Once you get used to the grammar of coding, computational thinking starts to become important from that point on. Breaking complex problems into smaller units, ordering them, and designing logical branches. In other words, it is a thought exercise that explicitly makes the flow of thoughts. Especially in the case of designers, if their design methodology is clear, computational thinking will be relatively easy. When I consult, students sometimes find it difficult to code because of the lack of their own design methodology rather than the problem of coding. In this case, it is advantageous to study design more.

Q. How did the knowledge or experience you learned while studying abroad affect your programming and architectural design today?

In terms of knowledge,
It means that I have gained the skills and insight to use “data,” the rice of the 4th industry, in design.

We talk a lot about the 4th industry these days. There are several keywords such as artificial intelligence, hyper-connection, ultra-low latency, parallel computing, cloud systems, autonomous driving, drones, etc. In fact, it looks diverse, but in the end (1) how do you collect data? (2) How will the collected data be processed? It can be broadly divided into (3) where and how to apply the insights extracted from the data. If the rice of the previous industry was steel, the rice of the 4th industry can be viewed as data, and designers must use a tool called coding to actively utilize data materials in the design process. Especially for architectural design, materials are important. For example, wood, glass, reinforced concrete, plastic. Whenever these materials are introduced into the design industry, tools and processing techniques become more diverse and precise. Materials in the 4th industry are data, and coding, or programming, is used as a tool to process these materials. Being able to code as a designer has many advantages.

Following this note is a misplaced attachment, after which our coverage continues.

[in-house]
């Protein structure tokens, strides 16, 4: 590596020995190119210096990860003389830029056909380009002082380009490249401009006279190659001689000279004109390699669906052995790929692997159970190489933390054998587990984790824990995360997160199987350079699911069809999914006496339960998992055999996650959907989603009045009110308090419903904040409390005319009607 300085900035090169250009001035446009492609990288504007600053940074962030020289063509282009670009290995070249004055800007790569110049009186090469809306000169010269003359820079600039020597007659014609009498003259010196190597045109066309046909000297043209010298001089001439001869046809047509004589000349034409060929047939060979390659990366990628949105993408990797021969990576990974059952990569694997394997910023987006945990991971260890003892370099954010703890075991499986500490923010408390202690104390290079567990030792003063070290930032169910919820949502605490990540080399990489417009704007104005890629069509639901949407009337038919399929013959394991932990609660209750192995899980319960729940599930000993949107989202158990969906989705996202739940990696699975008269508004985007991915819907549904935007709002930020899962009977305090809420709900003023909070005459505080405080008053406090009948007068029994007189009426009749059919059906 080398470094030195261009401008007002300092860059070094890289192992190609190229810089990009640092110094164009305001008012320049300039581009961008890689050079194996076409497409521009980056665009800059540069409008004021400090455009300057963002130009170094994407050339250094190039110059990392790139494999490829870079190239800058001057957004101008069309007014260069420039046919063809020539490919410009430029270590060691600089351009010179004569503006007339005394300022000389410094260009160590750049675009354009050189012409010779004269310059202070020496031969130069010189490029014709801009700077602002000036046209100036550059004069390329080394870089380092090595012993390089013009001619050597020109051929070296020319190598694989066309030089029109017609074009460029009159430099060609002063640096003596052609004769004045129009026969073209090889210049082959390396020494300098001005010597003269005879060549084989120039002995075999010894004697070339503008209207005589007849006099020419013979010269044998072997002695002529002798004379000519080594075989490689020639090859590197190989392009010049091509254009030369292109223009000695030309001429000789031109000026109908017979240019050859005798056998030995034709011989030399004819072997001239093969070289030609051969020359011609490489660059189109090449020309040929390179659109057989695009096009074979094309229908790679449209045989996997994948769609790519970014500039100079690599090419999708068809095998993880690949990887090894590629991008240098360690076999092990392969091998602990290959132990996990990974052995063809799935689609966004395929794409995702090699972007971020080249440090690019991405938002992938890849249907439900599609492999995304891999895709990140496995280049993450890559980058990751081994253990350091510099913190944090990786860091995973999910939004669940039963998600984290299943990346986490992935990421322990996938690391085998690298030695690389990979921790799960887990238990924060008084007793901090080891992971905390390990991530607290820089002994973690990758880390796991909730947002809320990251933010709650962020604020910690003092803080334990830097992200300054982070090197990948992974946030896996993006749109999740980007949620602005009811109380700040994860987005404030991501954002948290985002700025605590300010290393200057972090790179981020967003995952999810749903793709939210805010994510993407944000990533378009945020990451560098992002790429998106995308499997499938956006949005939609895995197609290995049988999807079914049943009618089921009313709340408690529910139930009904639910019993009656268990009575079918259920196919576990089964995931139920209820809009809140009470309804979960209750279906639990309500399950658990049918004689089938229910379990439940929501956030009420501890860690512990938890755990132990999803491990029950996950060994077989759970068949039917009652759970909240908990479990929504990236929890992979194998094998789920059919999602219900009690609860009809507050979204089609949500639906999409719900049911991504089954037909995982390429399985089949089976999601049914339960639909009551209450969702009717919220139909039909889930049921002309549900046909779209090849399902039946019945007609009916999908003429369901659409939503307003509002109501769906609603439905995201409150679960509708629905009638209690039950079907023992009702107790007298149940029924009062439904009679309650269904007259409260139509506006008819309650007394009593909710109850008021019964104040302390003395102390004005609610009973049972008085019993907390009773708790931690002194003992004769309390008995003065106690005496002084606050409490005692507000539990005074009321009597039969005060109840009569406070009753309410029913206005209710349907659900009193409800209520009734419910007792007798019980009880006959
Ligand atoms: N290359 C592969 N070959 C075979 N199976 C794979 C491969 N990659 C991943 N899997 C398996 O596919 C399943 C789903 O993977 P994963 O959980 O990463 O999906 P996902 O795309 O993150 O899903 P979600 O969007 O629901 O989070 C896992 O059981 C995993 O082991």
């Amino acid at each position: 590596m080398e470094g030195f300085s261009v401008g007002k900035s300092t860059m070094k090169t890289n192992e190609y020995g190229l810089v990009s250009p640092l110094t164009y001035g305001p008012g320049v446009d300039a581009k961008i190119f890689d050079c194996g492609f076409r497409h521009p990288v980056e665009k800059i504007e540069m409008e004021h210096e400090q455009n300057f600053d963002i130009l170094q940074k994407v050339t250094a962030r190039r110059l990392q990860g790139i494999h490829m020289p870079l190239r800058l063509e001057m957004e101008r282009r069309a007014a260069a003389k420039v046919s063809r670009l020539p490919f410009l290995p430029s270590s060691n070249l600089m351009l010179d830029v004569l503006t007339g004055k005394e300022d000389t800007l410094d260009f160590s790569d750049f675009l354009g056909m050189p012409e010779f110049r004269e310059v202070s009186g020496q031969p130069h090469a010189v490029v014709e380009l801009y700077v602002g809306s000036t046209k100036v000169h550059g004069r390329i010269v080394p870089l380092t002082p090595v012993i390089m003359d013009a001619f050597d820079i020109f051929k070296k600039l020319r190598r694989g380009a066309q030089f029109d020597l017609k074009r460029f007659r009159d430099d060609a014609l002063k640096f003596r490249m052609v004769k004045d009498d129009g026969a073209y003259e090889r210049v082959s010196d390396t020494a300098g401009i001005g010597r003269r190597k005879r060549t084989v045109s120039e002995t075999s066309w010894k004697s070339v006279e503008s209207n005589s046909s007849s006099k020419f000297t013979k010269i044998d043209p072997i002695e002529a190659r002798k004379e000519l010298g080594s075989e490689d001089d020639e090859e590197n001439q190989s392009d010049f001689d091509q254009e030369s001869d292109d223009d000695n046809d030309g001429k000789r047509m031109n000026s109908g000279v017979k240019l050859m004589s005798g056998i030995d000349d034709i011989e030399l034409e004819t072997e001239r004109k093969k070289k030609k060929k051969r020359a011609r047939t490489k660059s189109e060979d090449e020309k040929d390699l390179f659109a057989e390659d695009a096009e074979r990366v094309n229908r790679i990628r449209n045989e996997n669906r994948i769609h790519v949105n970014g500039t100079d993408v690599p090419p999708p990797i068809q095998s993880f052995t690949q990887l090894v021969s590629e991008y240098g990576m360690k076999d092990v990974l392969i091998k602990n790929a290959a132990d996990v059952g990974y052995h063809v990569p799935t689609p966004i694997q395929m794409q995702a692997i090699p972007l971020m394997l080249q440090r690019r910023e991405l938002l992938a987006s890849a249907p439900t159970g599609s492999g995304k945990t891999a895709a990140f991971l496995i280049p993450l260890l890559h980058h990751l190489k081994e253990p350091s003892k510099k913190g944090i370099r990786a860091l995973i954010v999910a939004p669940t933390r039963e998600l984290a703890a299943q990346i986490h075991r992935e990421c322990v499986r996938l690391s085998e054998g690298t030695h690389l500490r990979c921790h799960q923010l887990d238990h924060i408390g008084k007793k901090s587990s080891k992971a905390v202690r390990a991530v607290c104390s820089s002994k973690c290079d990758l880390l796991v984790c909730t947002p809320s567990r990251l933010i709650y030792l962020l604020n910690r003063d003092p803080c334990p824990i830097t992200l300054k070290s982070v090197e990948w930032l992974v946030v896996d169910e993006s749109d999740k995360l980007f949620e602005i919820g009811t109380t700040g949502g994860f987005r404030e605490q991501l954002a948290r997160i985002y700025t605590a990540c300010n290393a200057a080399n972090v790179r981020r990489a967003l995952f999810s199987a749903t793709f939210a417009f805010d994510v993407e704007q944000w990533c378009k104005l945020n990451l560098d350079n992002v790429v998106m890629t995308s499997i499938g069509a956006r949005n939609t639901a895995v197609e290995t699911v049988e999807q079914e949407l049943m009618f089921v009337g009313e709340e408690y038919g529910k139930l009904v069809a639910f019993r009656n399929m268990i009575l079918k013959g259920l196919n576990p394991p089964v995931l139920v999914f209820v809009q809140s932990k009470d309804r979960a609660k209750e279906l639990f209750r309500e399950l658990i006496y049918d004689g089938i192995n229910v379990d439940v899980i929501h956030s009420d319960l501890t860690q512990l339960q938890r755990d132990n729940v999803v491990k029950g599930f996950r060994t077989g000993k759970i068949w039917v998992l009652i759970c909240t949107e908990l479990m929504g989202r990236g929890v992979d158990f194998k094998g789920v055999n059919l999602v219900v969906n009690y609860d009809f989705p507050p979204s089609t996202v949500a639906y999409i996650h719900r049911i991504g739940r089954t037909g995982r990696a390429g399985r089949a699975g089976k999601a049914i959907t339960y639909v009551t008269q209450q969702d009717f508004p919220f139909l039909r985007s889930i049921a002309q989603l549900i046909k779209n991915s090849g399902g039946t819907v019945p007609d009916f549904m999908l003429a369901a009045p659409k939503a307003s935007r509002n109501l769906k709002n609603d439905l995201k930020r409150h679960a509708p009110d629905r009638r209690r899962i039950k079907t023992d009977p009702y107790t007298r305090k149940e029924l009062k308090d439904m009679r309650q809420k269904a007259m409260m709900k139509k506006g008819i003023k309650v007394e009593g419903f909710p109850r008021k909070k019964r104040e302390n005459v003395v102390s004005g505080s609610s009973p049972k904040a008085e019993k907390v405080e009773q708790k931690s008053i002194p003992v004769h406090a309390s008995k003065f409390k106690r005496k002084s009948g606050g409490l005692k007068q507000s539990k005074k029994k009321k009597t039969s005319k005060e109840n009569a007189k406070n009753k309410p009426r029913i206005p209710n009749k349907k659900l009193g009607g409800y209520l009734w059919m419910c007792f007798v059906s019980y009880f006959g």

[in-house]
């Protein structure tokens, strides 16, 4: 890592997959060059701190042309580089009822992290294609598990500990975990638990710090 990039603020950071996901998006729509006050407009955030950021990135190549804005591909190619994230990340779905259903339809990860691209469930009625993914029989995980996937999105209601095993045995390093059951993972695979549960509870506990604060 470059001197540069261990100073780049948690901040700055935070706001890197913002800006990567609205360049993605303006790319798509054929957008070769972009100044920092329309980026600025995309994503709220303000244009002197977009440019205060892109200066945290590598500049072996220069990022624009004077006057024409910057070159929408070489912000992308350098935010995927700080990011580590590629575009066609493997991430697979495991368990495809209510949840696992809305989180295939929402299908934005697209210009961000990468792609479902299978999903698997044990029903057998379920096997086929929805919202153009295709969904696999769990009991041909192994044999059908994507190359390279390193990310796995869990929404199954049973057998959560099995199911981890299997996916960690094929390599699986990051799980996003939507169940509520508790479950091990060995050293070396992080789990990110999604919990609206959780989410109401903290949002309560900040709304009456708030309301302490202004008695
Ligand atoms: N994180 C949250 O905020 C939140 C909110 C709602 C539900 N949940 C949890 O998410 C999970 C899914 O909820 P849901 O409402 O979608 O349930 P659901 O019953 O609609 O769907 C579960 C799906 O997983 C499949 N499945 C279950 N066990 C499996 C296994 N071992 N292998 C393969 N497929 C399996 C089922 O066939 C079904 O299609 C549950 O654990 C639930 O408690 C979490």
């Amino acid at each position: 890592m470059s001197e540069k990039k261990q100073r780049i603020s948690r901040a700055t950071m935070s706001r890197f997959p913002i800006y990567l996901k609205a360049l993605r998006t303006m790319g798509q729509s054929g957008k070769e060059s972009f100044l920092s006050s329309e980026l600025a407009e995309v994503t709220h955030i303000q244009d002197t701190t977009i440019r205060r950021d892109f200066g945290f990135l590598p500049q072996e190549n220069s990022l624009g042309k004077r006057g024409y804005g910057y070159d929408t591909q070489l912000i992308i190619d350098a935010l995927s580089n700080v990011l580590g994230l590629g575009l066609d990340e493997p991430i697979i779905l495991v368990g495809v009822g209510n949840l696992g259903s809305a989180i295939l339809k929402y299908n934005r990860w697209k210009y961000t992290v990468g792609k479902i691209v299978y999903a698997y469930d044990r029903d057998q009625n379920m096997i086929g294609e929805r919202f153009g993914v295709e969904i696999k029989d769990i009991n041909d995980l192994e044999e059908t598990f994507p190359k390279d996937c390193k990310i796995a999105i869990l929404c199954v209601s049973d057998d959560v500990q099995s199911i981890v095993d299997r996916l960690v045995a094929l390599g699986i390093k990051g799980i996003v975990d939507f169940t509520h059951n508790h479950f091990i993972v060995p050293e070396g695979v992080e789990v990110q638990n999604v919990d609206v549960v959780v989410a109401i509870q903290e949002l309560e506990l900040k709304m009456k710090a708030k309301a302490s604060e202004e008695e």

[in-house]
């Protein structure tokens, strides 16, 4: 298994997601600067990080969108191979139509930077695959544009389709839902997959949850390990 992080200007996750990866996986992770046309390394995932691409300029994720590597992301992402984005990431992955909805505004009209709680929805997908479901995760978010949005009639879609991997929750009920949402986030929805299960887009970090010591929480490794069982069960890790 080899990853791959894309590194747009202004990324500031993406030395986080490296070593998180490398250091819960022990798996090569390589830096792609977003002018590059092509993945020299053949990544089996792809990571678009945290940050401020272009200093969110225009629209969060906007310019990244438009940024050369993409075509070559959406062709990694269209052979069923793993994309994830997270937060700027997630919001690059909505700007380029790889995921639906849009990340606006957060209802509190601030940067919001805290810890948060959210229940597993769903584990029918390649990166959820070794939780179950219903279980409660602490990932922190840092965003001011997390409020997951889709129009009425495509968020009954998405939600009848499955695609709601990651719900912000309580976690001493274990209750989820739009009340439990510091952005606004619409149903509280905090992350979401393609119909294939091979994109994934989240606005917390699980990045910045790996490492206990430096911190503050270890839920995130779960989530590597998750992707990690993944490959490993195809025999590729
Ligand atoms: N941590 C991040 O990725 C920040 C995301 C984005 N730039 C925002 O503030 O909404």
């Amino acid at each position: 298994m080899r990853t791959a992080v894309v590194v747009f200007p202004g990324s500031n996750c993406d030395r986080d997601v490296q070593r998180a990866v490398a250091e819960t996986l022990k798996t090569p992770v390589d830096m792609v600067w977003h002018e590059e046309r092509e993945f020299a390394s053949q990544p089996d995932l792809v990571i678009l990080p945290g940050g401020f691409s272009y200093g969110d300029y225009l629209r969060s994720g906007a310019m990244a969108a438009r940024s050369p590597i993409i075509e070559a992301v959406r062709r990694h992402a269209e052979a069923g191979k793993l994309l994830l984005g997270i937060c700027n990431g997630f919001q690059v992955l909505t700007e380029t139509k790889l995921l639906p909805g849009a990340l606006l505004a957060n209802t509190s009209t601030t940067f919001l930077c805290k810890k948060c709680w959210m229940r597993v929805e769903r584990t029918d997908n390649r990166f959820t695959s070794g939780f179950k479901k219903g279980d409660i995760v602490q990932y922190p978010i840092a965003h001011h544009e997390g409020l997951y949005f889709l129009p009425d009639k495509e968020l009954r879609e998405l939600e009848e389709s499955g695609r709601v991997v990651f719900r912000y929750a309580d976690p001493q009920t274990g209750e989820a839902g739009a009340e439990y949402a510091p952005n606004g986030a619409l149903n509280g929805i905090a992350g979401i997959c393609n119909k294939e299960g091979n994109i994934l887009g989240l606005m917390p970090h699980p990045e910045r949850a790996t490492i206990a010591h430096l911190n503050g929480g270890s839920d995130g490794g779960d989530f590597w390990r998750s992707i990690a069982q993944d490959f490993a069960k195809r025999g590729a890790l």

The empirical impact is
I think it gives me a lot of confidence.

I have been living abroad for over 10 years. Traveling in Sydney, London, the East and West of the United States, meeting many people, talking with experts in each field, working and studying, what I felt, a map of the field of computational design of an era is drawn, and that I think I can see the main points and directions inside. Of course, my location is also shown in it. I’m also starting to see what meaningful markers I can make on the map if I focus more. It gives you the confidence to say “it’s worth doing”. It’s like the older generation’s vague expectations for Japanese products and “No matter how hard we work, we won’t be able to keep up with the quality… … .” Instead of thinking the same thing, it builds confidence, saying, “They do this, if I do this, I can make it better.” Also, when friends who studied and worked together produce good results in different parts of the world, in the past, if you passed on with vague admiration and thought, “It’s different too!” After having it, I finally solved it this way. Shall I try it this way?” There seems to be a clear stream of consciousness and the self-confidence that comes with it.

Q. Is there a class in the architecture department at your university that was most helpful as a current practitioner?

There are many classes, but I think the “Design Studio” and “Architectural Computing” classes were the most important classes for me. Prof. Man-Young Jeong, Professor Jin-Wook Kim, and Professor Won-Pil Kim, who give advice after class and after graduation, have helped me a lot in designing my life and career beyond classes.